The Alchemy of Stone

The Alchemy of Stone

3.5 16
by Ekaterina Sedia

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Mattie, an intelligent automaton skilled in the use of alchemy, finds herself caught in the middle of a conflict between gargoyles, the Mechanics, and the Alchemists. With the old order quickly giving way to the new, Mattie discovers powerful and dangerous secrets - secrets that can completely alter the balance of power in the city of Ayona. This doesn't sit well with…  See more details below


Mattie, an intelligent automaton skilled in the use of alchemy, finds herself caught in the middle of a conflict between gargoyles, the Mechanics, and the Alchemists. With the old order quickly giving way to the new, Mattie discovers powerful and dangerous secrets - secrets that can completely alter the balance of power in the city of Ayona. This doesn't sit well with Loharri, the Mechanic who created Mattie and still has the key to her heart - literally.

Editorial Reviews

Publishers Weekly

Sedia's evocative third novel, a steampunk fable about the price of industrial development, follows Mattie, an emancipated automaton, as her home city is rent by conflict between alchemists and the mechanics whose clanking, steaming inventions are changing society. Though created by a leader of the mechanics, Mattie chose to join the alchemists, but her creator still holds the key that winds her up. When a terrorist bombing and an assassination touch off all-out war between the two factions, she discovers the ugly secrets and exploitation that keep the city supplied with food and coal. Sedia's exquisitely bleak vision deliberately skewers familiar ideas from know-it-all computers to talking statues desperate for souls, leaving readers to reach their own conclusions about the proper balance of tradition and progress and what it means to be alive. (Aug.)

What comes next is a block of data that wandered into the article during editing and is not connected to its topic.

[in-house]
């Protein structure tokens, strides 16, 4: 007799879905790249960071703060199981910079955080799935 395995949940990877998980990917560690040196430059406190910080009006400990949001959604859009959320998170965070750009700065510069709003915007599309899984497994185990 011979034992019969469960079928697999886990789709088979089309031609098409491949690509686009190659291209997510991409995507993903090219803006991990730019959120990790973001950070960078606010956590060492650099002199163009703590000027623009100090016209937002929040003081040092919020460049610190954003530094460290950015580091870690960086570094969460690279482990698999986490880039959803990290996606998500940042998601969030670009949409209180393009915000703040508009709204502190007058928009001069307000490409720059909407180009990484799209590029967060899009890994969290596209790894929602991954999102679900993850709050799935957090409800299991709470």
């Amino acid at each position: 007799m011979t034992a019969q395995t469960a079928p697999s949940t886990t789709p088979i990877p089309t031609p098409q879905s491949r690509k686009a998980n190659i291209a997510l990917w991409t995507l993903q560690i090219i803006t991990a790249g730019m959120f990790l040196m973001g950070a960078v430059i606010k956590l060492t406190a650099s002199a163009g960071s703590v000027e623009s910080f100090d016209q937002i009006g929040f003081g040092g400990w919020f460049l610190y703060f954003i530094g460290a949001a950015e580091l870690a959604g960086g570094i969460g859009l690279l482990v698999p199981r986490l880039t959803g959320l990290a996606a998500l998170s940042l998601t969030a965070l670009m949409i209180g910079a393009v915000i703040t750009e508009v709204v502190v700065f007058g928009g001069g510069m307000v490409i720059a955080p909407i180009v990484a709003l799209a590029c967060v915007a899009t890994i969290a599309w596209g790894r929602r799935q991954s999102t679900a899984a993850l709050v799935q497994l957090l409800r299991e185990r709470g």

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Sean Wallace
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5.56(w) x 8.60(h) x 0.79(d)

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Alchemy of Stone 3.5 out of 5 based on 0 ratings. 16 reviews.
Anonymous 7 months ago
Ekterina Sedia is a first rate storyteller. I only wish she was more prolific.
Anonymous More than 1 year ago
Anonymous More than 1 year ago
Intelligent Steampunk and well written. Really made me think.
Anonymous More than 1 year ago
Entertaining at most. Ekaterina Sedia's "The Alchemy of Stone" was on my ordering list for the past week. I picked it up last Saturday and burned through the pages, finishing up just this Monday morning. I'm not entirely satisfied with the story, but reading it was not exactly a chore either - like reading Cassandra Clare's "The Infernal Devices" series had been(no comment). Mattie, an emancipated sentient automaton, makes for an interesting character that I find slightly more human than most other 'literal' human characters I've followed. It is solely the character of Mattie and the interesting plight of the gargoyles that kept me reading, otherwise the story is anything but original. Of course, where there is a somewhat human device there is also a sexual experimentation with that device. It's precisely these unoriginal erotic fantasies that make Sedia's story out to be somewhat of an eye-roller.  "Robot experiments with love and has some sort of awkward sexual interlude with muscly man." Gotcha. I saw it coming. Although I love politics, the turmoil taking place in the story hardly sizzles. There isn't much tension, no rising and falling, so the ending passes us by with no more fervor than what was present in the genesis. Like Cassandra Clare, Sedia has a bit of a problem when it comes to simile overuse. What's more enchanting than comparing this and that to something else is describing it as it is, which also saves us the "like" word count. But the book wasn't a total failure, and I did enjoy reading it. I'm not sure how being a herbalist and studying botany makes you an Alchemist, but it's completely rational in Sedia's world. Still, I can't excuse the steamy forays that take place between maker and robot, man and machine. There is little here to suggest women struggled for being but women. All thanks to a bunch of say-and-don't-show. I would still recommend the book, though. However, I'm not so sure about exploring any more of Ekaterina Sedia's work.   
Anonymous More than 1 year ago
Astralwolf More than 1 year ago